Argentina’s economy will not recover as long as it lies prostrate between the hammer of dollar deflation and the anvil of IMF austerity. With 80 percent of Argentina’s debt in dollars and workers’ and businesses’ income in pesos, allowing the peso to float freely would impoverish the country and increase the debt burden. A new government cannot be established on the foundation of debt repudiation. The new government’s default on Argentina’s $155 billion debt must be followed up by debt rescheduling and a plan to reliquify the economy, cut tax rates and reduce regulations. One approach would be to allow the central bank to print sufficient pesos to buy up enough debt to reverse the currency’s unwarranted appreciation. Alternatively, the United States could alleviate the deflationary squeeze by having the Fed purchase sufficient new peso bonds to inject adequate dollar liquidity into the economy to relieve the deflation without breaching the currency board. Unless America lends a hand, socialists and the IMF will wreak more havoc in Argentina.

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By Jack Kemp
January 01, 2002
Jack Kemp is co-director of Empower America and Distinguished Fellow of the Competitive Enterprise Institute. Distributed by Copley News Service. Kemp Column Distributed By Copley News Service


How the IMF Sank Argentina

by Mark Weisbrot   AS Argentina’s government was resigning in the face of full-scale riots and protests from every sector of society, a BBC-TV reporter asked me whether this economic and political meltdown would change the way people saw the International Monetary Fund. I wanted to say yes, but I had to tell him: “It really depends on how the media reports it.”

So far it looks as if the IMF is getting off easy, again. The Fund and the World Bank — the world’s two most powerful financial institutions — learned an important lesson from their brief spate of bad publicity during the Asian economic crisis a few years ago. They have become masters of the art of “spinning” the news.

Argentina’s implosion has the IMF’s fingerprints all over it. The first and overwhelmingly most important cause of the country’s economic troubles was the government’s decision to maintain the fixed rate of one peso for one U.S. dollar. Over the last few years, the U.S. dollar has been overvalued. This made the Argentine peso overvalued as well.

Contrary to popular belief, a “strong” currency is not like a strong body. It is very easy to have too much of a good thing.

An overvalued currency makes a country’s exports too expensive, and its imports artificially cheap. Just look at the United States. Our “strong” dollar has brought us a record $400 billion trade deficit.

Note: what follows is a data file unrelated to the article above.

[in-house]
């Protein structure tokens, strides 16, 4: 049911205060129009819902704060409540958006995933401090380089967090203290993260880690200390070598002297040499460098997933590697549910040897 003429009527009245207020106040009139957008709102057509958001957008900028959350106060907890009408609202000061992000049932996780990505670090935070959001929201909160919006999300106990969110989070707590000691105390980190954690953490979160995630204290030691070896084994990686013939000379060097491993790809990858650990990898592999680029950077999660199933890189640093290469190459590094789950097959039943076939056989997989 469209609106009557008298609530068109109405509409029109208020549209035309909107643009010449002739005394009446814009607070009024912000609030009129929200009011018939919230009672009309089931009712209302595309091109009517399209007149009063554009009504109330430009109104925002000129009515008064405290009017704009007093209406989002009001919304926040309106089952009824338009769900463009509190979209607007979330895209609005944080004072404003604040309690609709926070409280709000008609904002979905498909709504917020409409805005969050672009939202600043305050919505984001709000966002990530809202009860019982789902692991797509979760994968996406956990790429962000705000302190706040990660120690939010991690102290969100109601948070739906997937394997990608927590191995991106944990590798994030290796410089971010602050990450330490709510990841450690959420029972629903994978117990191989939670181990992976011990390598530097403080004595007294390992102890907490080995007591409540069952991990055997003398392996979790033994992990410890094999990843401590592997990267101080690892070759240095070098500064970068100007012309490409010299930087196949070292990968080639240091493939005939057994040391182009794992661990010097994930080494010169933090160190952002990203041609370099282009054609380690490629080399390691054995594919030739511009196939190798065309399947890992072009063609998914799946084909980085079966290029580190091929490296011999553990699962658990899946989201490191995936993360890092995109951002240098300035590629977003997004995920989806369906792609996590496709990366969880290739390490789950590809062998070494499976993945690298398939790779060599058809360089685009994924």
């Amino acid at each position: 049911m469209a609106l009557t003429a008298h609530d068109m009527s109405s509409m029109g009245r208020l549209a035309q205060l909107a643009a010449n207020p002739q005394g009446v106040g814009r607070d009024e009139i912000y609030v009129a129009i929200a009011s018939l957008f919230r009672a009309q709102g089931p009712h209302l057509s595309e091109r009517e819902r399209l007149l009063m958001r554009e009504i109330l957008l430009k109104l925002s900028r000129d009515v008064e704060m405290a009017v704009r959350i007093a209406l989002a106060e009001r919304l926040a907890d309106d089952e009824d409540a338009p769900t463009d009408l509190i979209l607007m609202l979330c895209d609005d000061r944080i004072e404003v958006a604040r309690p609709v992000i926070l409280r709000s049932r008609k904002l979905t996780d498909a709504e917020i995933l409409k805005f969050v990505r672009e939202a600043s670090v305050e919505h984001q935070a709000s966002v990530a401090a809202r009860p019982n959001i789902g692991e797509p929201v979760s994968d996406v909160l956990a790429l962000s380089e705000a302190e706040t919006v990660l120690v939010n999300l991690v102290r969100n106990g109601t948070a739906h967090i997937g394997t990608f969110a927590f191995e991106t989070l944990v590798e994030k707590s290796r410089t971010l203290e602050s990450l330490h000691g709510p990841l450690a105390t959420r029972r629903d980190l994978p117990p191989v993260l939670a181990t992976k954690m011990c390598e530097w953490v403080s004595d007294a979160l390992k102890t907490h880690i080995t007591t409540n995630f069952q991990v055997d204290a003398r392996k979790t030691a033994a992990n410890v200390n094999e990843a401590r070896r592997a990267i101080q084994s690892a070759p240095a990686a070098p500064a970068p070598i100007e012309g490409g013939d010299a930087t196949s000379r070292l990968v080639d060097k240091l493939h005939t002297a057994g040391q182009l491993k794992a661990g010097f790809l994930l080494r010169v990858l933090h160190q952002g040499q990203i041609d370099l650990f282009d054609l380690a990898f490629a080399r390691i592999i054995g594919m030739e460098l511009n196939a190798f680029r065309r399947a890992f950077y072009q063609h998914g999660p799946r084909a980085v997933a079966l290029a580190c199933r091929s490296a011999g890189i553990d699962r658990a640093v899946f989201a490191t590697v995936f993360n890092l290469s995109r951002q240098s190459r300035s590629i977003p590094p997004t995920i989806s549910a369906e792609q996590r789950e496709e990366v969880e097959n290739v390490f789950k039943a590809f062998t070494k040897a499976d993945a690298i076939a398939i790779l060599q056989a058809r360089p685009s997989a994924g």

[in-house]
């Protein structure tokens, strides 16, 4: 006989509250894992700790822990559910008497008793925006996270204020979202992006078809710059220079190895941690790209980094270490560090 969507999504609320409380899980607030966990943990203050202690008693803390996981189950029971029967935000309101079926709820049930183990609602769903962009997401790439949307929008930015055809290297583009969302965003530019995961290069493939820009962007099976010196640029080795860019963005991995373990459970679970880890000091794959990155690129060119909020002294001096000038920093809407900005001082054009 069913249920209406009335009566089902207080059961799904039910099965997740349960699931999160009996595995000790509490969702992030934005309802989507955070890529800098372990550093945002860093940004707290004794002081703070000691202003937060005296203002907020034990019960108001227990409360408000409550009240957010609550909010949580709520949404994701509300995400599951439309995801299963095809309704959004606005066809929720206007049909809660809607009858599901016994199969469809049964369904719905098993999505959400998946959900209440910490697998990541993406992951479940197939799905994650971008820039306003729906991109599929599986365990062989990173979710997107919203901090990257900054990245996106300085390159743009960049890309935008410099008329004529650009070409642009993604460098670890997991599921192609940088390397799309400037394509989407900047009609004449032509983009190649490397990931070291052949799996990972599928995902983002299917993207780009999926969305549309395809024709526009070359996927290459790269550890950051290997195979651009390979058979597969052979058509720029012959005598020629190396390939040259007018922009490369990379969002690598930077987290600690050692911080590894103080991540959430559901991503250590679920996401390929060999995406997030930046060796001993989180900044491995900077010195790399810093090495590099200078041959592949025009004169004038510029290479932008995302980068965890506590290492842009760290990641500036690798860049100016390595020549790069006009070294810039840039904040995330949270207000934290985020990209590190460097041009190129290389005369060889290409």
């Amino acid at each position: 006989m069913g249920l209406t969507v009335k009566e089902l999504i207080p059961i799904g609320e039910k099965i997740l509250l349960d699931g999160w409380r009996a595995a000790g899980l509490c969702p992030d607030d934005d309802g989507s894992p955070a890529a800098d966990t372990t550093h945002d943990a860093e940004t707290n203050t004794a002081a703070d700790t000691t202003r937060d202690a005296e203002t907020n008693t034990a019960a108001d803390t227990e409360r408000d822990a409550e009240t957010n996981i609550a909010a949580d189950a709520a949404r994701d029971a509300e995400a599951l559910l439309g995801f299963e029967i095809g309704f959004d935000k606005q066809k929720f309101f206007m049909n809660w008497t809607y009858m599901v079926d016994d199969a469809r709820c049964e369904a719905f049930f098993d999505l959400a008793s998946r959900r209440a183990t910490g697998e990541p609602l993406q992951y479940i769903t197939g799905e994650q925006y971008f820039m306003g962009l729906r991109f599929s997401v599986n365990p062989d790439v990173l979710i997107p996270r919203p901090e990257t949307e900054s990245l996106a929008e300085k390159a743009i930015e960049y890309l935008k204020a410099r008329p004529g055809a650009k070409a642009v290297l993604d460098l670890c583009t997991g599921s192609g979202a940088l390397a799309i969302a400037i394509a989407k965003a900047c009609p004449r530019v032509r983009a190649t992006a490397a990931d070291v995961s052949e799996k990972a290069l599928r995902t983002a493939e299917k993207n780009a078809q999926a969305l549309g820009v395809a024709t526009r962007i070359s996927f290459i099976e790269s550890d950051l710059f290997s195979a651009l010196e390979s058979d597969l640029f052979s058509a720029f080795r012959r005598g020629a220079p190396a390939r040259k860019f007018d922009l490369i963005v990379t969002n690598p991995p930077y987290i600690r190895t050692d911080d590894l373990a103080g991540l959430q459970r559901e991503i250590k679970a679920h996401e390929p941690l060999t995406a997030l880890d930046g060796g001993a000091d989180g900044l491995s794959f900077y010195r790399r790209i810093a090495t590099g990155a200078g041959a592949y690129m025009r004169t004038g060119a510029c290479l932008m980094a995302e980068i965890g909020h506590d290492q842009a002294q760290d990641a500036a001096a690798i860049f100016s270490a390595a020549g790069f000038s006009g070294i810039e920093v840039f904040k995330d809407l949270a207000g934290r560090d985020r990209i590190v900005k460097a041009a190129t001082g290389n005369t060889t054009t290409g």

But it gets catastrophically worse for a country that has committed itself — as Argentina did — to a fixed exchange rate. When investors start to believe that the peso is going to fall, they demand ever-higher interest rates. These exorbitant interest rates are crippling to the economy. This is the main reason that Argentina has not been able to recover from its four-year recession.

To maintain an overvalued currency, a country needs large reserves of dollars: the government has to guarantee that everyone who wants to exchange a peso for a dollar can get one. The IMF’s role here was crucial: It arranged massive amounts of loans — including $40 billion a year ago — to support the Argentine peso.

This was the IMF’s second fatal error. To appreciate its severity, imagine the United States borrowing $1.4 trillion — 70 percent of our federal budget — just to prop up our overvalued dollar. It did not take long for Argentina to pile up a foreign debt that was literally impossible to pay back.

If all that weren’t enough, the Fund made its loans conditional on a “zero-deficit” policy for Argentine government. But it is neither necessary nor desirable for a government to balance its budget during a recession, when tax revenues typically fall, and social spending rises.

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The “zero-deficit” target may make little economic sense, but it has great public relations value. By focusing on government spending, the IMF has managed to convince most of the press that Argentina’s “profligate” spending habits are the source of its troubles. But Argentina has run only modest budget deficits, much smaller than our own.

The IMF now claims that it was against the fixed exchange rate, and the massive loans to support it, all along. Fund officials say they went along with these policies to please the Argentine government.

So now Argentina is telling the U.S. government what to do?! This is not a very credible story, but of course verifying who made what decision is a little like tracking the chain of command at al-Qaida. IMF board meetings, consultations with government ministers, and other deliberations are secret.